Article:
By this time the enemy had gained the lower slopes of Pandan IV and Hill 130 from which was pouring small arms fire into the rear of ‘C’ Company and on a smaller knoll 300 yards to the south. The battalion closed into a tighter perimeter stubbornly resisting the enemy’s attacks. In the heavy fighting this unit suffered heavily in killed and wounded, including in the latter was Lt-Col Anketell, the CO, who later died of wounds.
By this time the MG Bn was completely surrounded and because it its inability to organize a detachment to cover the withdrawal it was obvious that the battalion was not yet out of danger. To relieve the pressure a counter-attack with bayonet was put in and the Japanese put to fight. In every encounter with the A.I.F. they would not face the bayonet.’
Capt. McEwin had reformed his Signals (No, 1 Platoon) and AA Platoons (No. 2) on the track near the road and led them up to a point opposite Hill 200 where he attacked with both platoons. The Japanese were holding the northeast slope of the hill and the attack pushed back to the crest. Some 2/4th were killed and there were many wounded in this attack. The wounded were sent back. Capt. McEwin pushed on again to take the crest of the hill with what is believed to have been about 20 men. On reaching the crest they attempted to consolidate their old pits, but the enemy came back strongly and only about 4 or 5 machine gunners came out.
‘With the aid of the damaged trucks placed across the road, 4 officers and 3 other ranks covered the withdrawal of 50 or more casualties to the Regimental Aid Post. By 0300 hours on the 13th Feb, the battalion now reduced to 250 all ranks was back on Cemetery Hill near Buona Vista Road triangle where it bivouacked for a well-earned respite. The West Australians had acquitted themselves magnificently. During the critical hours between 1700 hours and 2300 hours they had been supported by artillery, who despite the fact that their range was at times so short that the rounds fell among our troops, did invaluable work in relieving the pressure on Pandan IV.’
43 2/4th Machine Gunners were KIA or died of Wounds received at Hill 200, Ulu Pandan on 11th, 12th February 1942
WX239 ABERLE, John Roughton – ‘C’ Coy 10 Platoon 12 Feb KIA Ulu Pandan
WX9828 ADAMS, Arthur Alfred – ‘C’ Coy 11 Platoon 11 Feb KIA Ulu Pandan
WX3376 ANKETELL, Michael Joseph CO Battalion HQ Wounded 12 Feb Ulu Pandan. DOW 13 Feb
WX8650 BISHOP, Hector John – HQ No. 3 12 Feb KIA Ulu Pandan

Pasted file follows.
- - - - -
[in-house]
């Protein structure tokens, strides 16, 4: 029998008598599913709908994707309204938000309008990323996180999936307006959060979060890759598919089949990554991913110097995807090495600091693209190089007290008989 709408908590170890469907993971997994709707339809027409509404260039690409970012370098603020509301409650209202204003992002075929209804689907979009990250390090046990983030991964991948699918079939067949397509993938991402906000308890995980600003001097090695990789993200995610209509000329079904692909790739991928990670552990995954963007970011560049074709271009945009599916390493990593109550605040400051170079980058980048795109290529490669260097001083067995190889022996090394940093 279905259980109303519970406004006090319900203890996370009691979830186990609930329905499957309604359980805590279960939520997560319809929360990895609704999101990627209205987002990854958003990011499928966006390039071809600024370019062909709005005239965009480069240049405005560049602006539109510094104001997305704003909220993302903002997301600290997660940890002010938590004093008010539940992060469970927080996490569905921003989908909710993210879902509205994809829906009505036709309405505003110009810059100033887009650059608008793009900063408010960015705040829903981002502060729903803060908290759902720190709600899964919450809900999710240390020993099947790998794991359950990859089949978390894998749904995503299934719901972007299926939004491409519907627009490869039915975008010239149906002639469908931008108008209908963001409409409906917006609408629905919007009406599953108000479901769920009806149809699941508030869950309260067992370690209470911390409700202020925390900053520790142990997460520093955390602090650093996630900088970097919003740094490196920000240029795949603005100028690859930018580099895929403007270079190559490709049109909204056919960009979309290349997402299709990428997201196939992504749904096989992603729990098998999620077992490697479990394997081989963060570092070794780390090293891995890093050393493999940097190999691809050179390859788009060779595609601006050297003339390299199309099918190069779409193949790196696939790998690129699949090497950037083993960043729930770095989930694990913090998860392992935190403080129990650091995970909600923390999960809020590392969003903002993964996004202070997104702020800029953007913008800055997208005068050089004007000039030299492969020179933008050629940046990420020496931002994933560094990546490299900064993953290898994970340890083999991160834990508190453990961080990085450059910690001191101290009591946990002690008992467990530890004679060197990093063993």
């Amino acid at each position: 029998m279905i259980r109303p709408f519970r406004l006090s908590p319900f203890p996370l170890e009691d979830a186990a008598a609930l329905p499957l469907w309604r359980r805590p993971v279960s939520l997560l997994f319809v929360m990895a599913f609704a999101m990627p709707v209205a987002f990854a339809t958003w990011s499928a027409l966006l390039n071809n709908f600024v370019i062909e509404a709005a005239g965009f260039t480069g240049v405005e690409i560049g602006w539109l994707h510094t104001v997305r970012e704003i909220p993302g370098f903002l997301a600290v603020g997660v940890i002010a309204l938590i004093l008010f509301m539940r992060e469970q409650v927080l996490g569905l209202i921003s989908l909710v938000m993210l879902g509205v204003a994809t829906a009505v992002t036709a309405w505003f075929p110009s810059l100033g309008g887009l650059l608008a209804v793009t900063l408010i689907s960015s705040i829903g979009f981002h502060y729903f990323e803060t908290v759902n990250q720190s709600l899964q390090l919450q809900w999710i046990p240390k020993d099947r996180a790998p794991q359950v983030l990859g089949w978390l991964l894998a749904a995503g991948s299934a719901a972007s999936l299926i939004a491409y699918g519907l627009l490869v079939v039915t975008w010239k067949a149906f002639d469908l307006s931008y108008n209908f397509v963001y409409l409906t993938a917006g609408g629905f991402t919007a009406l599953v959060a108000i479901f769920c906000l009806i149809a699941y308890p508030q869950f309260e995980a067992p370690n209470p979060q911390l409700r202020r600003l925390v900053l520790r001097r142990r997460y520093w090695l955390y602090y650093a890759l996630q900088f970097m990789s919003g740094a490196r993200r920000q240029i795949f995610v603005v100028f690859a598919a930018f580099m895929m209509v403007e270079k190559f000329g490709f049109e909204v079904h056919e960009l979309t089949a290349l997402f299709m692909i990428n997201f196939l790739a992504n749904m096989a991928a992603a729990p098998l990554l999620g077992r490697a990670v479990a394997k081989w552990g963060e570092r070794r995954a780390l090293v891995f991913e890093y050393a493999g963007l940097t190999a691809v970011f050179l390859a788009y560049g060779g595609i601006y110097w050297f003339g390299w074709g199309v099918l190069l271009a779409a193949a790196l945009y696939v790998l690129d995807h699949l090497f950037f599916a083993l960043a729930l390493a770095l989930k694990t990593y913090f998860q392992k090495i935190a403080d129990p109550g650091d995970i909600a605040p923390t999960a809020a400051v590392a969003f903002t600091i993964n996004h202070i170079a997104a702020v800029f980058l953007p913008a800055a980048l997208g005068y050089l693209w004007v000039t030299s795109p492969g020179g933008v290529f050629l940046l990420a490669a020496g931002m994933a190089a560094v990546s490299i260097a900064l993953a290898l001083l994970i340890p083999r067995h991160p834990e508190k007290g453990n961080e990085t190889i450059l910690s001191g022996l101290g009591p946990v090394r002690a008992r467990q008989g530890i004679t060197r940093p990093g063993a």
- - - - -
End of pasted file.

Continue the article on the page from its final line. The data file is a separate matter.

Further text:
WX7947 BROWN, Allan Roy – HQ 3 Platoon 12 Feb KIA Reformatory Road, Ulu Pandan
WX7469 BUTLER, Thomas Joseph HQ No. 3 Platoon 12 Feb Recd Chest wound Hill 200, Ulu Pandan d. 14 Feb
WX17860 CAIN, Henry David – ‘A’ Coy HQ 12 Feb KIA Hill 200, Ulu Pandan
WX7479 CANNON, Reginald Francis – HQ No. 1 Signals 12 Feb KIA Hill 200, Ulu Pandan
WX8192 CARLISLE, Robert James – ‘C’ Coy 10 Platoon 11 Feb KIA Reformatory Road, Ulu Pandan
WX11584 CASE, William Cecil – ‘C’ Coy HQ 12 Feb Hill 200, Ulu Pandan
WX7163 CLARE, John – ‘C’ Coy 10 Platoon 11 Feb Ulu Pandan
WX3446 CURNOW, Francis Lyle C.O. HQ 1 Signals 12 Feb KIA Hill 200, Ulu Pandan
WX9561 DAHLBERG, Albert Edward – 88 LAD 10 Feb KIA Reformatory Road, Ulu Pandan
WX10114 EASTWOOD, Harold – HQ 1 Pl Signals 10 Feb KIA Reformatory Road, Ulu Pandan
WX7620 EDWARDS, Thomas Henry ‘D’ 16 Ptn 0500 hours 12 Feb KIA Hill 200, Ulu Pandan– Wounded in trench by shell burst from enemy artillery fire at Hill 200, Ulu Pandan. Stretcher bearers carried him to RAP 100 yards away. Capt Anderson 2/4th, pronounced Edwards dead.
WX9039 FITZPATRICK, Richard Newell HQ Sgt Transport No. 3 12 Feb KIA Hill 200, Ulu Pandan
WX9062 GOSSAGE, George John – HQ No. 1 Signals 12 Feb KIA Hill 200, Ulu Pandan
WX15872 GRAY, Lindsay Campbell – HQ No. 2 AA 12 Feb KIA Reformatory Road, Ulu Pandan
WX10678 HANSEN, Benjamin Edwin – HQ Sgt No.1 12 Feb KIA Reformatory Road, Ulu Pandan
WX11202 HAYES, Keith Thomas – ‘C’ Coy 10 Platoon 12 Feb KIA Killed 200, Ulu Pandan
WX9755 HELLIWELL, Leonard – ‘C’ Coy HQ 12 Feb KIA Hill 200, Ulu Pandan
WX5181 HOWELL, Kenneth Jack – ‘C’ Coy 10 Platoon 11 Feb KIA West Ulu Pandan
WX9552 INNES, William Leonard – HQ Sgt. 2 AA 12 Feb KIA Hill 200, Ulu Pandan (replaced L/Sgt Phillips)
WX8484 MANNING, Herbert John ‘A’ 4 Ptn C/O Lt. 12 Feb DOW Hill 200, Ulu Pandan (took command of No. 4 Platoon originally shared with Lt. McCaffery)
WX3442 McEWIN, Oswald Sydney – Company HQ, CO, Capt 12 Feb KIA Hill 200, Ulu Pandan
WX98787 MUSSMAN, Alfred Charles – ‘C’ 11 Platoon 11 Feb KIA Reformatory Road, Ulu Pandan
WX12628 OLIVER, Stirling John – ‘C’ Coy HQ Act. Corp 11 Feb WIA Ulu Pandan, DOW 13 Feb
WX9129 OVENS, Enest Jesse – HQ 1 Ptn Signals 12 Feb KIA Ulu Pandan (Signaller)
WX7458 PEAT, Leonard Oswald Co HQ 12 Feb KIA Ulu Pandan, Reformatory Road
WX10389 PHILLIPS, Cecil Allen – HQ 2 Pl AA L/Sgt 12 Feb KIA Ulu Pandan, Reformatory Road (Sgt HQ Coy 2 Pl AA)
WX15829 RADBURN, Harold ‘A’ Coy HQ 12 Feb KIA Hill 200, Ulu Pandan (Reif)
WX10793 ROWELL, Edward John – ‘C’ Coy 11 Ptn Cpl 12 Feb KIA Hill 200, Ulu Pandan
WX9383 ROYCE, John Douglas HQ 2 Pl AA C.O. Lt. 12 Feb DOW Hill 200, Ulu Pandan
WX8646 SPOUSE, Arthur Percival ‘C’ Coy 12 Pln L/Corp 12 Feb KIA Possibly Hill 200, Ulu Pandan
WX9330 SQUIRE, Dudley Joseph ‘C’ Coy 11 Platoon 12 Feb KIA Hill 200, Ulu Pandan
WX7563 SULLIVAN, Edmund Herbert HQ 3 Platoon 12 Feb KIA Hill 200 Ulu Pandan
WX7470 TODD, Richard Lloyd HQ 2 AA 12 Feb KIA Reformatory Road, Ulu Pandan
WX1587 TOOVEY, Francis Andrew ‘D’ 12 Feb Wounded Hill 200, Ulu Pandan. Toovey remained hospitalised Singapore and returned to WA. Sadly he d. 9 Nov 1945 Perth.
WX9224 WALKER, Harold Alexander HQ Signaller 12 Feb KIA Reformatory Road, Ulu Pandan
WX8626 WARNE, Neil – HQ 1 Platoon Signals 12 Feb KIA Hill 200 Ulu Pandan (Signaller)
WX7166 WERRETT, Herbert Stanley ‘C’ 11 Platoon 14 Feb DOW Alexander Hospital, WIA possibly Ulu Pandan